‘Draft Day’ is Daft, Except as an NFL Infomercial

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CHICAGO – Kevin Costner has defined a career in sports-themed movies. From the Iowa farmer building a baseball diamond in “Field of Dreams,” to “Bull Durham,” to “For the Love of the Game,” he exemplified game day heroics. Yet being an NFL executive in “Draft Day” isn’t quite as exciting.

The problem with this film’s story is like the problem with the NFL – they’ve gotten so rich and powerful they lose perspective on “it’s just a game.” By creating a domestic drama centered around an overzealous day of drafting college players, they’ve gone as far away from the tradition of tough guys like Vince Lombardi as a 90-yard field goal attempt. It’s no good! NOTE: I have a slavish devotion to the sport as entertainment – Go Bears! – I just didn’t like the film.

Sonny Weaver Jr. (Costner) is the general manager of the Cleveland Browns, responsible for his team’s picks on the NFL’s draft day, which has gone from a modest gathering of executives to a televised spectacle. In the midst of wheeling and dealing, he has a can’t-miss pick for a stud college quarterback, but his instincts are telling him to go toward a defensive linebacker named Vontae Mack (Chadwick Boseman).

Kevin Costner
Making Browns History: Sonny (Kevin Costner) in ‘Draft Day’
Photo credit: Summit Entertainment

In the meantime, Sonny’s newly hired head coach, Vince Penn (Denis Leary), is on his hide to create a decent team, and the owner of the Browns – Frank Langella as Harvey Molina – is threatening to fire Sonny if he doesn’t make the right pick. To make matters worse, his younger girlfriend and team accountant Ali (Jennifer Garner) has some home front news. Oh, and his mother Barb (Ellen Burstyn) is about to spread his father’s ashes on the team practice field.

If this had been a farce, it could have been a strong satire about professional football obsession and America, but they’re playing it straight. It’s a tough sell as a visual – mostly board rooms and offices – but director Ivan Reitman (a long way from “Stripes”) tries to spice it up with a bit of “Thomas Crown Affair”-style split screen. It’s so oddball it’s hypnotic, but not in good way.

The film doesn’t really explain well the dynamics of the pro football draft, so there is a bit of guessing as to who is mad at who. The wheeling and dealing with other general managers doesn’t play precisely either, as eventually they capitulate to Sonny’s godlike player instincts. The fact that they use real NFL executive suites (but no Bears?) will be uncomfortable for the real fans of these franchises, as the Cleveland Browns deal them under the rug.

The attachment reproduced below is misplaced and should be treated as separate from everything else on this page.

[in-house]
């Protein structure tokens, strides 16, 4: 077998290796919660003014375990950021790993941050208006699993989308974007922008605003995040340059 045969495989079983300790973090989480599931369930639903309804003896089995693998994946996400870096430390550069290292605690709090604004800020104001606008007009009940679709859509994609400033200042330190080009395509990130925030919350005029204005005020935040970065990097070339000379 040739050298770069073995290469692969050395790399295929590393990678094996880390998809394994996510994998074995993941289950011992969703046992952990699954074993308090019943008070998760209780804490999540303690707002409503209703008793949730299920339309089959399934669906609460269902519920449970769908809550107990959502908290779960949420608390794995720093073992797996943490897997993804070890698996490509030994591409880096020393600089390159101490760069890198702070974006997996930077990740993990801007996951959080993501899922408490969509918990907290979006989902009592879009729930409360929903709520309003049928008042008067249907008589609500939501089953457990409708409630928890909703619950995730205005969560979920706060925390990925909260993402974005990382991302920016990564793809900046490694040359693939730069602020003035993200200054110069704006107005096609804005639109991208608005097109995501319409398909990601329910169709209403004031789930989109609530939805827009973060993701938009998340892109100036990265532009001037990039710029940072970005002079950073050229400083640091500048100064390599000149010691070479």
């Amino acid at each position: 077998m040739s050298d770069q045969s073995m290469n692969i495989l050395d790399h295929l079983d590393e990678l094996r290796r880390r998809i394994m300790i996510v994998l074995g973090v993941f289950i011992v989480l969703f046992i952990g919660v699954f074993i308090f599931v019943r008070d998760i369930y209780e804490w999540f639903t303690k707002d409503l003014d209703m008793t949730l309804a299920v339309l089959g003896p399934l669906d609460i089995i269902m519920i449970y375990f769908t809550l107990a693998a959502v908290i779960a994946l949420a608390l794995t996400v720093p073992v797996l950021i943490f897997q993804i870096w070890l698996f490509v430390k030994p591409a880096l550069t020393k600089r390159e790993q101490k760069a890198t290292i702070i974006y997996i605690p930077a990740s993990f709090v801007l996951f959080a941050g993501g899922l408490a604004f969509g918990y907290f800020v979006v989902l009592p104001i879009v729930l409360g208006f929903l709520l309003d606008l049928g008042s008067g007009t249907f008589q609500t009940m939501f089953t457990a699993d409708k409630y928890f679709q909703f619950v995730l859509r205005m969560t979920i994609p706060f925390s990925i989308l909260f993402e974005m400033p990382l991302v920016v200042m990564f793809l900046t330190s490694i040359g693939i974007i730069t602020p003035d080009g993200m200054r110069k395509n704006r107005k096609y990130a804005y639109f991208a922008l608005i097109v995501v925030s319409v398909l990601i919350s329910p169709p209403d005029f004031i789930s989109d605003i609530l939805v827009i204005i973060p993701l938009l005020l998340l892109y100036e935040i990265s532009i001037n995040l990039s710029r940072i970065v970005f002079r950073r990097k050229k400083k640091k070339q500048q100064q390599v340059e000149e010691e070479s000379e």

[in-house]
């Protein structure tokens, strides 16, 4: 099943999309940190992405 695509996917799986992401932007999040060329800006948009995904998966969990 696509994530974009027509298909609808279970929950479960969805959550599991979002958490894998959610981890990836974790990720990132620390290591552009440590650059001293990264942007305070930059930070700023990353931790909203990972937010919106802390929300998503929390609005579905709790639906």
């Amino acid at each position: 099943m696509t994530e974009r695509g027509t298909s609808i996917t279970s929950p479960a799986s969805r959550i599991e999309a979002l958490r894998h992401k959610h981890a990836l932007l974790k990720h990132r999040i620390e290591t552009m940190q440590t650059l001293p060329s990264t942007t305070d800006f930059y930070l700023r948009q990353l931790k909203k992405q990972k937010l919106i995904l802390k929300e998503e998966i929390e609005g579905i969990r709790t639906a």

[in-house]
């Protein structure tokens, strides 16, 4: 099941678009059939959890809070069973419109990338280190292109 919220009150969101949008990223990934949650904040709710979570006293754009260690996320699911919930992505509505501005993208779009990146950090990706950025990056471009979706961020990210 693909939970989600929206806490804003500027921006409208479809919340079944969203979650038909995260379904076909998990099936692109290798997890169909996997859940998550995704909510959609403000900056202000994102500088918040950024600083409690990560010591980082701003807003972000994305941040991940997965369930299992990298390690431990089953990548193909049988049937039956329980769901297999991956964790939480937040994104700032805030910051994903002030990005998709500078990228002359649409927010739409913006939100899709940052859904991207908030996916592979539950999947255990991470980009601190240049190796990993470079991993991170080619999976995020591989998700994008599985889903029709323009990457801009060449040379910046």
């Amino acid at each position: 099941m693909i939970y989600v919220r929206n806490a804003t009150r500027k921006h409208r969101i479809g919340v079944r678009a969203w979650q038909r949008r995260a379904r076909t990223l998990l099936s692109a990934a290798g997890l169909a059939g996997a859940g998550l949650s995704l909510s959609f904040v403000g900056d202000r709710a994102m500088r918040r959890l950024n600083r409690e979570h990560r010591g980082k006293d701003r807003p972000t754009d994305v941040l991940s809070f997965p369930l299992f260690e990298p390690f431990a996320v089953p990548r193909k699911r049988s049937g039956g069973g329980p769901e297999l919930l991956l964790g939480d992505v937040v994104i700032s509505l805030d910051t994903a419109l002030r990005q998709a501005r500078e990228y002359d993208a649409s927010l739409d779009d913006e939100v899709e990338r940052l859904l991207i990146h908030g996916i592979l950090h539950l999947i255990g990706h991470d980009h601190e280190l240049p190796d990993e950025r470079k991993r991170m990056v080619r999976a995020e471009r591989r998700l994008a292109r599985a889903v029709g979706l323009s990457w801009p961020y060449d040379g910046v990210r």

Jennifer Garner has two films in a row in which she portrays a hapless flunky to the strong male lead, “Dallas Buyer’s Club” and now “Draft Day.” It’s a lesson in the difficulties for women to find good roles, and her presence will not be enough to satisfy the women who will dragged to the film by their football-loving husbands (if they’re not fans). If I know the NFL, this could be part of their ploy to expand beyond their mostly male audience.

Kevin Costner, Jennifer Garner
Love and Football: Sonny and Ali (Jennifer Garner) in ‘Draft Day’
Photo credit: Summit Entertainment

And speaking of the “No Fun League,” could they get any stranger? A domestic drama about college draft day? What’s next, an adventure with the concession stand’s manager? This is a bit too inside, especially when the real commissioner of the NFL, Roger “Concussion, what Concussion?” Goodell portrays himself. Call the Academy Award committee, we have a “Best Supporting Actor” candidate.

I kid, because I know I will be at the bar or in the chair come next football season, worrying about whether Da Bear’s Draft Day choices will perform or not. So shame on me for not bowing to Kevin Costner and “Draft Day,” and shame on us for making the league so rich and powerful they can make this infomercial and call it a night at the movies. Go Bears!

“Draft Day” opens everywhere on April 11th.. Featuring Kevin Costner, Jennifer Garner, Denis Leary, Chadwick Boseman, Frank Langella and Ellen Burstyn. Directed by Ivan Reitman. Rated “PG-13”

HollywoodChicago.com senior staff writer Patrick McDonald

Senior Staff Writer

© 2014 Patrick McDonald, HollywoodChicago.com

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